Determination of isothiocyanate-protein conjugates in milk and curd after adding garden cress (Lepidium sativum L.)
Isothiocyanates (ITC) play an important role in health promotion and cancer prevention due to their anti-bacterial, anti-inflammatory, and anti-cancerogenic properties. However, ITC are highly reactive so that a reaction with further food components is very likely. For example, a reaction of ITC with nucleophilic amino acid side chains of proteins such as cysteine and lysine can occur, reducing the bioavailability of indispensable amino acids and protein functions may be altered. Therefore, it is of great interest to investigate the fate of ITC in the food matrix. Accordingly, the aim of the present study was to investigate the interaction of milk proteins and the ITC benzyl isothiocyanate (BITC) and allyl isothiocyanate (AITC) forming dithiocarbamates and thioureas in milk and curd. After incubating milk and curd with pure ITC or ITC-containing garden cress (Lepidium sativum L.), proteins were isolated, digested, and analyzed via LC-ESI-MS/MS as amino acid derivatives (“conjugates”). Protein conjugates of AITC and BITC were detected in all samples investigated. Further, the acidic pH value in curd favored the formation of dithiocarbamates over the formation of thioureas. Slightly acidic or neutral conditions like in fresh milk favored the formation of thioureas. The investigations also indicated that AITC shows a higher reactivity and dithiocarbamates are formed preferably, whereas incubation with BITC lead to less protein conjugates and the ratio of thioureas and dithiocarbamates was more balanced. In addition, amino acid modifications were often analyzed with indirect methods like measuring the decline of the amino acid residues. In this study, the modified amino acids were analyzed directly leading to more reliable results concerning the amount of modification.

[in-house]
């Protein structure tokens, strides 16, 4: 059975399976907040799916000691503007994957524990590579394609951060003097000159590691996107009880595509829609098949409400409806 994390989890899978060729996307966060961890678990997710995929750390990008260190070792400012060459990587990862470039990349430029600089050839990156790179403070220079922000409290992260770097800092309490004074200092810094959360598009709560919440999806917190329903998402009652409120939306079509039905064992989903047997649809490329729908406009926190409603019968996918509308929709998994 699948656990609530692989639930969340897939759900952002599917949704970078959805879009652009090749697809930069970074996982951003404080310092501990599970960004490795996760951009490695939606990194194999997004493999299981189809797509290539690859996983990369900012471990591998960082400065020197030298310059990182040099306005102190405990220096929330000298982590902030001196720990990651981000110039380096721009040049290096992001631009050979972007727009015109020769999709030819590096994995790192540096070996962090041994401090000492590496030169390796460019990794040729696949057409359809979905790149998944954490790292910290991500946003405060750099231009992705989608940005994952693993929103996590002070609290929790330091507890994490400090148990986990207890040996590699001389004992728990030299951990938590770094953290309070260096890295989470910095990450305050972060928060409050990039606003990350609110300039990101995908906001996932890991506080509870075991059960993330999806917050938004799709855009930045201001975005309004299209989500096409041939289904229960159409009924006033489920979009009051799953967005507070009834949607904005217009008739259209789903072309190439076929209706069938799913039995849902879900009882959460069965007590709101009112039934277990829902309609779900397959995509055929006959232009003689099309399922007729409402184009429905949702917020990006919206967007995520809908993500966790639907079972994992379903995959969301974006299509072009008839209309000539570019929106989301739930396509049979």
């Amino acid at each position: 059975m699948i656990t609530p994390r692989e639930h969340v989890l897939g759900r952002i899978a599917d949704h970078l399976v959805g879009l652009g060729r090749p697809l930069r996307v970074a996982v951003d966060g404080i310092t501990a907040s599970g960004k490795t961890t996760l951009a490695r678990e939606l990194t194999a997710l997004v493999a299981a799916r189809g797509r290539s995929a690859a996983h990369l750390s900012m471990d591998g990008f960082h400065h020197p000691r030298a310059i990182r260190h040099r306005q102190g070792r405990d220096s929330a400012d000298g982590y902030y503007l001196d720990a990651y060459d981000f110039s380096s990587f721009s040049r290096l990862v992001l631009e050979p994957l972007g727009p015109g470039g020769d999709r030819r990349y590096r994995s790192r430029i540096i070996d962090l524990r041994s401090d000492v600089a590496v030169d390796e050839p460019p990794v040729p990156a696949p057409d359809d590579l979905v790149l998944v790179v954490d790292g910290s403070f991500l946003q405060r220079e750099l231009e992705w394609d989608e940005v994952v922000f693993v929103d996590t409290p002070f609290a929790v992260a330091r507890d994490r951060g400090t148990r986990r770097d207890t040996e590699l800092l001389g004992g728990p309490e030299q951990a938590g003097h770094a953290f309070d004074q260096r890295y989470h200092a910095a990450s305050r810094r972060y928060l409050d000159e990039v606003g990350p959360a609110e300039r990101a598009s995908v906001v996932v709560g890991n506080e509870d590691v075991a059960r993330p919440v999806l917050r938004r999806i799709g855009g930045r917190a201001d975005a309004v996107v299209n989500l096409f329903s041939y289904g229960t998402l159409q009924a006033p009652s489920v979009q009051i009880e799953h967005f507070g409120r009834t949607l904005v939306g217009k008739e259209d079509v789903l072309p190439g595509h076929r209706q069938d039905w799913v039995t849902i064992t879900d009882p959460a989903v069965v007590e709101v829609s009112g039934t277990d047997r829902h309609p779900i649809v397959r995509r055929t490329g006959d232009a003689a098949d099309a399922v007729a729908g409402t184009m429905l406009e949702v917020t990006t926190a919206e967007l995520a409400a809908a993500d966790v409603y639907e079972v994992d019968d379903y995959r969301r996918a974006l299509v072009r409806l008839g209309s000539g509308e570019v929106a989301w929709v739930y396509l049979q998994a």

Kühn, C.; von Oesen, T.; Hanschen, F.S.; Rohn, S. 2018. Determination of isothiocyanate-protein conjugates in milk and curd after adding garden cress (Lepidium sativum L.). Food Research International 108, 621-627.